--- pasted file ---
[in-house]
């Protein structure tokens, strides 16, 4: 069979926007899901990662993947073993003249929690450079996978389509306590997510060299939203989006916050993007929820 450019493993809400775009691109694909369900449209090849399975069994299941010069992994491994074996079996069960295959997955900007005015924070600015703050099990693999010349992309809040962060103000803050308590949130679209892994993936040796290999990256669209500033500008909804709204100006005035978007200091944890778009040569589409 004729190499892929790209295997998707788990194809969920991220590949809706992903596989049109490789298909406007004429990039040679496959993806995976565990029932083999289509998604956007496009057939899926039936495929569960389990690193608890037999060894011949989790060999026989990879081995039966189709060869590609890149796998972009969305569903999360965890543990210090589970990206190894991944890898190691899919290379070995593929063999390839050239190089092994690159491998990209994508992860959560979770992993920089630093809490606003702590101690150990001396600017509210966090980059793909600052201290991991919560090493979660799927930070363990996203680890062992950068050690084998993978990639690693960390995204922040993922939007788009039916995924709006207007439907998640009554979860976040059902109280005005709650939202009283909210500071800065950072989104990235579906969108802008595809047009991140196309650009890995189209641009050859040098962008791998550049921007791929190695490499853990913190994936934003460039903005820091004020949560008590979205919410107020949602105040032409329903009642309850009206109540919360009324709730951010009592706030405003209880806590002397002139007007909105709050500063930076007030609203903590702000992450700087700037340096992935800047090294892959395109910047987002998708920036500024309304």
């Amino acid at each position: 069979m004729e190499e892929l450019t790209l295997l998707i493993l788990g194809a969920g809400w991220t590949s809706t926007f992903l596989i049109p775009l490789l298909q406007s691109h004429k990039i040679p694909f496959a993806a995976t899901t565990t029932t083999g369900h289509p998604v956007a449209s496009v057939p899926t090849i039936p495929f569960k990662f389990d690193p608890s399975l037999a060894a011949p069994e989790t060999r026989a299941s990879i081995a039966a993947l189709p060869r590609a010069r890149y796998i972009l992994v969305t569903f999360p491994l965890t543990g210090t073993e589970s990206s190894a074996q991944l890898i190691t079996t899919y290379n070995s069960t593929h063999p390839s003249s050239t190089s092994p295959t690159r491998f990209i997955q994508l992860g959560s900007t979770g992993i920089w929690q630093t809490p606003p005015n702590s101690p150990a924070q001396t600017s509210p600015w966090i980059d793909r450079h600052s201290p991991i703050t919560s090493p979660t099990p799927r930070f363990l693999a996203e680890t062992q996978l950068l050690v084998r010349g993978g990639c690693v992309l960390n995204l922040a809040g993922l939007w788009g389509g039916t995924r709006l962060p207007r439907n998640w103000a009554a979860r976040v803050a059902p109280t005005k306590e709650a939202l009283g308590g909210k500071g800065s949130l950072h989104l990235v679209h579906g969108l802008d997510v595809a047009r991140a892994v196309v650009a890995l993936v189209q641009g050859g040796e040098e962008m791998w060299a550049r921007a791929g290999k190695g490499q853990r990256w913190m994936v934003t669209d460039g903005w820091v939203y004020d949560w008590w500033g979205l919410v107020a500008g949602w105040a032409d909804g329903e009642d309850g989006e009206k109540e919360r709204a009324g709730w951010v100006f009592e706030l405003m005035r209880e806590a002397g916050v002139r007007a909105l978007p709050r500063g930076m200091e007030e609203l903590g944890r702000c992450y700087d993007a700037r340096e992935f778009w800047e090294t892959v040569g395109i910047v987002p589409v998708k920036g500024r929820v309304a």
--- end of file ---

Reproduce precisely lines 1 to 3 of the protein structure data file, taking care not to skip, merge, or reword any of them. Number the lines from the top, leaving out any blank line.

[in-house]
């Protein structure tokens, strides 16, 4: 069979926007899901990662993947073993003249929690450079996978389509306590997510060299939203989006916050993007929820 450019493993809400775009691109694909369900449209090849399975069994299941010069992994491994074996079996069960295959997955900007005015924070600015703050099990693999010349992309809040962060103000803050308590949130679209892994993936040796290999990256669209500033500008909804709204100006005035978007200091944890778009040569589409 004729190499892929790209295997998707788990194809969920991220590949809706992903596989049109490789298909406007004429990039040679496959993806995976565990029932083999289509998604956007496009057939899926039936495929569960389990690193608890037999060894011949989790060999026989990879081995039966189709060869590609890149796998972009969305569903999360965890543990210090589970990206190894991944890898190691899919290379070995593929063999390839050239190089092994690159491998990209994508992860959560979770992993920089630093809490606003702590101690150990001396600017509210966090980059793909600052201290991991919560090493979660799927930070363990996203680890062992950068050690084998993978990639690693960390995204922040993922939007788009039916995924709006207007439907998640009554979860976040059902109280005005709650939202009283909210500071800065950072989104990235579906969108802008595809047009991140196309650009890995189209641009050859040098962008791998550049921007791929190695490499853990913190994936934003460039903005820091004020949560008590979205919410107020949602105040032409329903009642309850009206109540919360009324709730951010009592706030405003209880806590002397002139007007909105709050500063930076007030609203903590702000992450700087700037340096992935800047090294892959395109910047987002998708920036500024309304």
């Amino acid at each position: 069979m004729e190499e892929l450019t790209l295997l998707i493993l788990g194809a969920g809400w991220t590949s809706t926007f992903l596989i049109p775009l490789l298909q406007s691109h004429k990039i040679p694909f496959a993806a995976t899901t565990t029932t083999g369900h289509p998604v956007a449209s496009v057939p899926t090849i039936p495929f569960k990662f389990d690193p608890s399975l037999a060894a011949p069994e989790t060999r026989a299941s990879i081995a039966a993947l189709p060869r590609a010069r890149y796998i972009l992994v969305t569903f999360p491994l965890t543990g210090t073993e589970s990206s190894a074996q991944l890898i190691t079996t899919y290379n070995s069960t593929h063999p390839s003249s050239t190089s092994p295959t690159r491998f990209i997955q994508l992860g959560s900007t979770g992993i920089w929690q630093t809490p606003p005015n702590s101690p150990a924070q001396t600017s509210p600015w966090i980059d793909r450079h600052s201290p991991i703050t919560s090493p979660t099990p799927r930070f363990l693999a996203e680890t062992q996978l950068l050690v084998r010349g993978g990639c690693v992309l960390n995204l922040a809040g993922l939007w788009g389509g039916t995924r709006l962060p207007r439907n998640w103000a009554a979860r976040v803050a059902p109280t005005k306590e709650a939202l009283g308590g909210k500071g800065s949130l950072h989104l990235v679209h579906g969108l802008d997510v595809a047009r991140a892994v196309v650009a890995l993936v189209q641009g050859g040796e040098e962008m791998w060299a550049r921007a791929g290999k190695g490499q853990r990256w913190m994936v934003t669209d460039g903005w820091v939203y004020d949560w008590w500033g979205l919410v107020a500008g949602w105040a032409d909804g329903e009642d309850g989006e009206k109540e919360r709204a009324g709730w951010v100006f009592e706030l405003m005035r209880e806590a002397g916050v002139r007007a909105l978007p709050r500063g930076m200091e007030e609203l903590g944890r702000c992450y700087d993007a700037r340096e992935f778009w800047e090294t892959v040569g395109i910047v987002p589409v998708k920036g500024r929820v309304a």